Cat-Kill Bill 'Not Going Anywhere'

Alexis Ernst-Treutel, of Madison, Wis., holds a poster with a photo of a cat during a public hearing on a proposal to allow hunting of free-roaming cats, Monday, April 11, 2005, in Madison.
AP
Wisconsin's governor says he doesn't want his state to be known as the place where people can legally shoot cats.

Governor Jim Doyle says "everybody is kind of laughing" at his state right now — over a proposal to legalize the killing of feral cats.

The proposal was adopted Monday at meetings of the Wisconsin Conservation Congress — a public advisory group. It classifies wild, free-roaming cats as an unprotected species that kills songbirds and other wildlife.

"I don't think Wisconsin should become known as a state where we shoot cats," said Doyle, a Democrat who neither hunts nor owns a cat.

He told reporters his office had received calls from around the country denouncing a proposal adopted Monday at meetings of the Wisconsin Conservation Congress, a public advisory group, that would classify wild, free-roaming cats as an unprotected species that kills song birds and other wildlife.

Outdoor enthusiasts approved the proposal 6,830 to 5,201 at Monday's spring hearings of the group.

The results get forwarded to the state Natural Resources Board for consideration, but any official action would have to be passed by the Legislature and signed by the governor.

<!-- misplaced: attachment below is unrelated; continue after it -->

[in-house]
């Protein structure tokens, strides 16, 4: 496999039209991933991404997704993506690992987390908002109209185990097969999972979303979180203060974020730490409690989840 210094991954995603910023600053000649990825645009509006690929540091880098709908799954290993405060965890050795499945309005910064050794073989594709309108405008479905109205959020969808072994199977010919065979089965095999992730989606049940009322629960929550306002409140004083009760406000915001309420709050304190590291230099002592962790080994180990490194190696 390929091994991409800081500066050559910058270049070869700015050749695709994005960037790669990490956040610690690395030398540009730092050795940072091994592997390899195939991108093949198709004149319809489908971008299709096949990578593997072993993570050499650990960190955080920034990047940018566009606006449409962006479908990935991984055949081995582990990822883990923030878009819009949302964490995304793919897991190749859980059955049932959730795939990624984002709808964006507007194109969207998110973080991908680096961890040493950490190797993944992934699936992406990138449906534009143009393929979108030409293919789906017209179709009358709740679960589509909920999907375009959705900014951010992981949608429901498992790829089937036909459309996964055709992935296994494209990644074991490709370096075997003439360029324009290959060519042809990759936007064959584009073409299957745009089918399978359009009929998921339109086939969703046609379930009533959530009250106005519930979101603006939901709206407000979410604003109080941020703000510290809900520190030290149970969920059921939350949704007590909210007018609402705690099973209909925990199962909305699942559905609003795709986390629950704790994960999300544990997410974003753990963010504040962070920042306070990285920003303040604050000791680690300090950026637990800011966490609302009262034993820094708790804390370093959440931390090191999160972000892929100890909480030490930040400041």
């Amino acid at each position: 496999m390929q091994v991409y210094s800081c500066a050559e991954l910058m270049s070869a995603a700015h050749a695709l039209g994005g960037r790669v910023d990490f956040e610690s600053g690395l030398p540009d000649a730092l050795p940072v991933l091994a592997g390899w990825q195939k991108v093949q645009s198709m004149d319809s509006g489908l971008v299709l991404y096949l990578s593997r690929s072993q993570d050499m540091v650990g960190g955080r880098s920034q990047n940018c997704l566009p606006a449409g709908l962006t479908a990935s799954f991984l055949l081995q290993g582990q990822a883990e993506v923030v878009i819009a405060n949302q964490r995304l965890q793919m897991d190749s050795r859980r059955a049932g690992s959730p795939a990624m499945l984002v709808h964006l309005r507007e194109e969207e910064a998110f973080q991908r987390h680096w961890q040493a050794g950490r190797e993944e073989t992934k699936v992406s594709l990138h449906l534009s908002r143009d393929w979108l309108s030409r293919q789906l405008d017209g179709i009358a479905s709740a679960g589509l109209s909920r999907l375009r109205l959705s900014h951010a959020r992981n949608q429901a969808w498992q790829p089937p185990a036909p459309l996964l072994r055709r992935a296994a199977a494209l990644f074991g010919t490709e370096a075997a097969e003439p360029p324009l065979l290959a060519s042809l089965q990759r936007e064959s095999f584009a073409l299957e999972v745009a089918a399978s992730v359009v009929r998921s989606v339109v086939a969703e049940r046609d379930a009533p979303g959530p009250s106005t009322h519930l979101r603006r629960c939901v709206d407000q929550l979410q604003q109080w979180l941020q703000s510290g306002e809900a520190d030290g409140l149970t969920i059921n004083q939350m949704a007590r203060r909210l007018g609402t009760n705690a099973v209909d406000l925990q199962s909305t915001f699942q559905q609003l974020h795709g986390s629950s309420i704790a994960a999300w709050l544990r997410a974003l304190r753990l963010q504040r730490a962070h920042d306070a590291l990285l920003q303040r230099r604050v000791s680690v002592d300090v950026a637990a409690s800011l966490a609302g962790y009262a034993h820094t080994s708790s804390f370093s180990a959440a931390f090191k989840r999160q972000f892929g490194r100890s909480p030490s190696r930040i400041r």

Animal rights groups belittled the idea as inhumane and dangerous.

Doyle said he respects the Conservation Congress but "on this one I think everybody recognizes it's not going anywhere."

Some experts estimate that 2 million wild cats roam Wisconsin, and the state says studies show feral cats kill 47 million to 139 million songbirds a year.

South Dakota and Minnesota both allow wild cats to be shot.

Two state senators — Scott Fitzgerald and Neil Kedzie — had promised to do everything they can to keep the plan from becoming law.

Kedzie, who chairs the Natural Resources and Transportation Committee, called the issue "a distraction from the main tasks we have at hand."

Now the measure is headed to the state Natural Resources Board. Then it would have to be passed by lawmakers and signed by the governor.

South Dakota and Minnesota both allow wild cats to be shot.

At Monday night's meetings, animal lovers held pictures of cats, clutched stuffed animals and wore whiskers as they denounced the plan.

Few hunters publicly spoke in favor of the plan, first proposed by Mark Smith, a La Crosse firefighter. Smith had faced death threats over the plan.

Even Karen Hale, executive director of the Madison Audubon Society, one of the largest pro-bird groups in the country with 2,500 members, said she voted no. While the cats have reduced the population of birds in the state, she said the question was too controversial.

"The whole issue of possibly hunting them is so controversial and there has been so much misinformation that we really need a lot more discussion on this issue," Hale said. She called for another study looking at the impact of feral cats.

BY Ryan J. Foley